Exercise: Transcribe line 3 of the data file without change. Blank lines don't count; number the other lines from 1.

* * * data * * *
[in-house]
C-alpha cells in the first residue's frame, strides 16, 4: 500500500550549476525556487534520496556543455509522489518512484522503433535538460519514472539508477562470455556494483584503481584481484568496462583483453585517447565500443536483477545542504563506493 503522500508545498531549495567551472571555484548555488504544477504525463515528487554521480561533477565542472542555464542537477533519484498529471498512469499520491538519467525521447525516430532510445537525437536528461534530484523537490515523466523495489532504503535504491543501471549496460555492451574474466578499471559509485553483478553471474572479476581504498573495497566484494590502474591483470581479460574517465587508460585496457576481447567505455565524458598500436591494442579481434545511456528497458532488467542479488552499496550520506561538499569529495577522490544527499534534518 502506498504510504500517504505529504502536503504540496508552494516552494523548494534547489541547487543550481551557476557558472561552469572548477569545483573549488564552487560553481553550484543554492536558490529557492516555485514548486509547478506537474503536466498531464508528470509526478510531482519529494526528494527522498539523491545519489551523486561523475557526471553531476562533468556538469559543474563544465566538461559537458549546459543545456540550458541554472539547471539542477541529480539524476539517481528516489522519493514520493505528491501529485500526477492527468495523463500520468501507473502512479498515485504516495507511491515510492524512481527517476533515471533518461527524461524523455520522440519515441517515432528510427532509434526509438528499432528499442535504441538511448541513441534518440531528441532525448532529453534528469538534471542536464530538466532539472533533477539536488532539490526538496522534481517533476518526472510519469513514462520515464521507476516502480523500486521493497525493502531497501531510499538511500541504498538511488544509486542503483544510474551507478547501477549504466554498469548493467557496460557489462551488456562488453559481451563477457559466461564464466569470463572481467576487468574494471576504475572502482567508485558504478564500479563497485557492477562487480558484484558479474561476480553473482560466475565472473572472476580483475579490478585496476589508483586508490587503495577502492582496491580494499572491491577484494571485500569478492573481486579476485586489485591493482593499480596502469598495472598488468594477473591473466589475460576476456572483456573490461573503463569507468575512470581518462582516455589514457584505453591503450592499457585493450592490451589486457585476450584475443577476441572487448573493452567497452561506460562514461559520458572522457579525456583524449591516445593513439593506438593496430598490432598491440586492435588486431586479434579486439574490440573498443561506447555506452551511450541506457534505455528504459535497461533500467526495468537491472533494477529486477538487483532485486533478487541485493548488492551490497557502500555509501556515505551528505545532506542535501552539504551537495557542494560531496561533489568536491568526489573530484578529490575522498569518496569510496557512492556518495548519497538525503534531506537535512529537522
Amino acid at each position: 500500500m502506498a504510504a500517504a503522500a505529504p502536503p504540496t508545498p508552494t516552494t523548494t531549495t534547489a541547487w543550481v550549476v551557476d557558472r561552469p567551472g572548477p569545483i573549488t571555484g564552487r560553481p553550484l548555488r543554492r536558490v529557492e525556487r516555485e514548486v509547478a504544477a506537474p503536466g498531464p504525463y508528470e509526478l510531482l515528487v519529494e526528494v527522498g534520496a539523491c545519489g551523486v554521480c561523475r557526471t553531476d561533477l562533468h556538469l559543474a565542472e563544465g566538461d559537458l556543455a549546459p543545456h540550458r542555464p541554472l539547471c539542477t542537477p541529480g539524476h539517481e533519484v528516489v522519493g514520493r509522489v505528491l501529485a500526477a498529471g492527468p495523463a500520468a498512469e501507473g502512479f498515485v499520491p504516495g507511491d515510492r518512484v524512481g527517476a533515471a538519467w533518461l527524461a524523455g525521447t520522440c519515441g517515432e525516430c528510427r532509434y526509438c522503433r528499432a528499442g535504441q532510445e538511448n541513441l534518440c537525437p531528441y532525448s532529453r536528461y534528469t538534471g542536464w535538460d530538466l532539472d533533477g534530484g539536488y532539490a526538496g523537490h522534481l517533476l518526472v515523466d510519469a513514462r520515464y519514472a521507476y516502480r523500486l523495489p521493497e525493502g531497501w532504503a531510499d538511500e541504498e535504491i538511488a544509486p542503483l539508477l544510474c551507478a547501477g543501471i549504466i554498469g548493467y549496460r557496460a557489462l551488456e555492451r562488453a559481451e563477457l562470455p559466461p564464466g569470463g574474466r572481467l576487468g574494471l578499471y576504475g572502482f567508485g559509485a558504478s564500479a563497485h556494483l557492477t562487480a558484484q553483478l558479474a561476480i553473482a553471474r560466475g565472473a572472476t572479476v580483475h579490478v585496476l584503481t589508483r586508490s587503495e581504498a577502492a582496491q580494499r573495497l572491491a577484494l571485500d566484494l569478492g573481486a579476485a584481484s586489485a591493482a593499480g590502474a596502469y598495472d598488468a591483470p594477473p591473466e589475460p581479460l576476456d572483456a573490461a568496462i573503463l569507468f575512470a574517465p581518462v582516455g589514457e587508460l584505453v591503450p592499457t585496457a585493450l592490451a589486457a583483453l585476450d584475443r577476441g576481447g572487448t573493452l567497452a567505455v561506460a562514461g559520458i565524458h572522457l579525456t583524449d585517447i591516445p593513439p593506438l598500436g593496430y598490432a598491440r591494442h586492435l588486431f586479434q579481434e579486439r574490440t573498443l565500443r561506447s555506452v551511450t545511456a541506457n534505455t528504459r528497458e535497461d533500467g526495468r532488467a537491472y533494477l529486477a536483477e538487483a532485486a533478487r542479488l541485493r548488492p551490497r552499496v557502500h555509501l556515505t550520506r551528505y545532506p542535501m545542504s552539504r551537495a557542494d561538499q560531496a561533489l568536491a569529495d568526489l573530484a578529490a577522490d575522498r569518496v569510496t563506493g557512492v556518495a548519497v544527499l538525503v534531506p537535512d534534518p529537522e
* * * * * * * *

Amino acid at each position: 500500500m502506498a504510504a500517504a503522500a505529504p502536503p504540496t508545498p508552494t516552494t523548494t531549495t534547489a541547487w543550481v550549476v551557476d557558472r561552469p567551472g572548477p569545483i573549488t571555484g564552487r560553481p553550484l548555488r543554492r536558490v529557492e525556487r516555485e514548486v509547478a504544477a506537474p503536466g498531464p504525463y508528470e509526478l510531482l515528487v519529494e526528494v527522498g534520496a539523491c545519489g551523486v554521480c561523475r557526471t553531476d561533477l562533468h556538469l559543474a565542472e563544465g566538461d559537458l556543455a549546459p543545456h540550458r542555464p541554472l539547471c539542477t542537477p541529480g539524476h539517481e533519484v528516489v522519493g514520493r509522489v505528491l501529485a500526477a498529471g492527468p495523463a500520468a498512469e501507473g502512479f498515485v499520491p504516495g507511491d515510492r518512484v524512481g527517476a533515471a538519467w533518461l527524461a524523455g525521447t520522440c519515441g517515432e525516430c528510427r532509434y526509438c522503433r528499432a528499442g535504441q532510445e538511448n541513441l534518440c537525437p531528441y532525448s532529453r536528461y534528469t538534471g542536464w535538460d530538466l532539472d533533477g534530484g539536488y532539490a526538496g523537490h522534481l517533476l518526472v515523466d510519469a513514462r520515464y519514472a521507476y516502480r523500486l523495489p521493497e525493502g531497501w532504503a531510499d538511500e541504498e535504491i538511488a544509486p542503483l539508477l544510474c551507478a547501477g543501471i549504466i554498469g548493467y549496460r557496460a557489462l551488456e555492451r562488453a559481451e563477457l562470455p559466461p564464466g569470463g574474466r572481467l576487468g574494471l578499471y576504475g572502482f567508485g559509485a558504478s564500479a563497485h556494483l557492477t562487480a558484484q553483478l558479474a561476480i553473482a553471474r560466475g565472473a572472476t572479476v580483475h579490478v585496476l584503481t589508483r586508490s587503495e581504498a577502492a582496491q580494499r573495497l572491491a577484494l571485500d566484494l569478492g573481486a579476485a584481484s586489485a591493482a593499480g590502474a596502469y598495472d598488468a591483470p594477473p591473466e589475460p581479460l576476456d572483456a573490461a568496462i573503463l569507468f575512470a574517465p581518462v582516455g589514457e587508460l584505453v591503450p592499457t585496457a585493450l592490451a589486457a583483453l585476450d584475443r577476441g576481447g572487448t573493452l567497452a567505455v561506460a562514461g559520458i565524458h572522457l579525456t583524449d585517447i591516445p593513439p593506438l598500436g593496430y598490432a598491440r591494442h586492435l588486431f586479434q579481434e579486439r574490440t573498443l565500443r561506447s555506452v551511450t545511456a541506457n534505455t528504459r528497458e535497461d533500467g526495468r532488467a537491472y533494477l529486477a536483477e538487483a532485486a533478487r542479488l541485493r548488492p551490497r552499496v557502500h555509501l556515505t550520506r551528505y545532506p542535501m545542504s552539504r551537495a557542494d561538499q560531496a561533489l568536491a569529495d568526489l573530484a578529490a577522490d575522498r569518496v569510496t563506493g557512492v556518495a548519497v544527499l538525503v534531506p537535512d534534518p529537522e